The comments by Mr Justice Smith against Sports Direct

SDI = Sports Direct

The Judgement at paras 84-90.


The above failings on the part of SDI might be said to be technical but committal applications are highly technical. The reason of course is because an application if established can lead to a visitation of periods of imprisonment. It is regularly the case that the court is driven to commit a person to prison for contempt because it is the only way in which the court can demonstrate that interlocutory orders that are made are meant to be obeyed. If the court does not enforce breaches of those interlocutory orders the whole system will be weakened and it is likely that the ability of the court to provide interim protection will be correspondingly weakened.

Against that the procedures for establishing liability are set with a number of clear and well established requirements designed to protect the recipient from oppressive conduct on the part of an applicant.

In Sectorguard Plc v Dienne Plc [2009] EWHC 2693 (Ch) Mr Justice Briggs (as he then was) set out the fact that the CPR introduced a new concept of proportionality and as part of the overriding objective it was an abuse of process to pursue litigation where the value to the litigant of a successful outcome was so small as to make the exercise pointless viewed against the expenditure of court time (see generally paragraphs 44 – 47). As he said in paragraph 47 “committal proceedings are an appropriate way as a last resort of seeking to obtain compliance with the court’s order”.

I have referred to Mr King’s evidence which is unchallenged that Mr Ashley is pursuing a vendetta against him. Further, I questioned what damage was being sustained by SDI even if it established the breaches. I cannot see what disadvantage sustained by reason of the revelation that meetings had taken place and would take place in the future to discuss the continuing relationship when it is clear that it is at least arguable that the existence of that passed meeting and future meeting was in the public domain or was being leaked to the press by SDI.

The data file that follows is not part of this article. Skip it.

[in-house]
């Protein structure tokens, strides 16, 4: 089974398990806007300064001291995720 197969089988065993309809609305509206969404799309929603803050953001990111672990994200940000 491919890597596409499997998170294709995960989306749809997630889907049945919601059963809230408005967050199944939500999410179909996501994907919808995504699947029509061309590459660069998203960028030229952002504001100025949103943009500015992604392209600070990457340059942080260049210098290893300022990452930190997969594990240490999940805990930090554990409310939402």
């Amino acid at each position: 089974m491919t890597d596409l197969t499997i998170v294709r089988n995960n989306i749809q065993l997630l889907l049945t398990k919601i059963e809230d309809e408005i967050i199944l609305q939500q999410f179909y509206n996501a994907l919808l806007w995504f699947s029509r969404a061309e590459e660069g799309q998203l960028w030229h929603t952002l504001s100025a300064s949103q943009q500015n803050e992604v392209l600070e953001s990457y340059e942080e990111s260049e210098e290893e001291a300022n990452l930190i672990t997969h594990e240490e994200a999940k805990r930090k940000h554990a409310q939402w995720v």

Equally the evidence has shown no details of the contents that were allegedly disclosed has been identified either in the video or in the Sky Article. Once again this seems to me to be a very slender basis for committal proceedings.

There is then the question of costs. I was presented with schedules of costs for the parties totalling over £300,000. That was not limited to the committal application it is true to say but nevertheless significant amounts of money and court time were being spent on this application. It seems to me that SDI regards the committal application as merely another method of enforcing bargains. I refer in this context to Mr King’s very reasonable letter on 4th August 2015 seeking a way forward. Mr Blair’s letter was equally pacific. The response of SDI was to issue the present application which had the flaws in it which I have identified above and appears to me to be utterly disproportionate compared with what benefits would ensue.

It is therefore in my view undoubtedly the case that SDI’s whole procedure is an abuse and it should be dismissed for that reason in addition to the various failings that I have identified above. That is not to say that Mr King may not be found to have made the disclosures upon which SDI relies when this matter is tried, but even assuming that he did breach the June Order as alleged it is inappropriate to police those breaches with the heavy hand of committal proceedings. These are my reasons for dismissing SDI’s committal application.”

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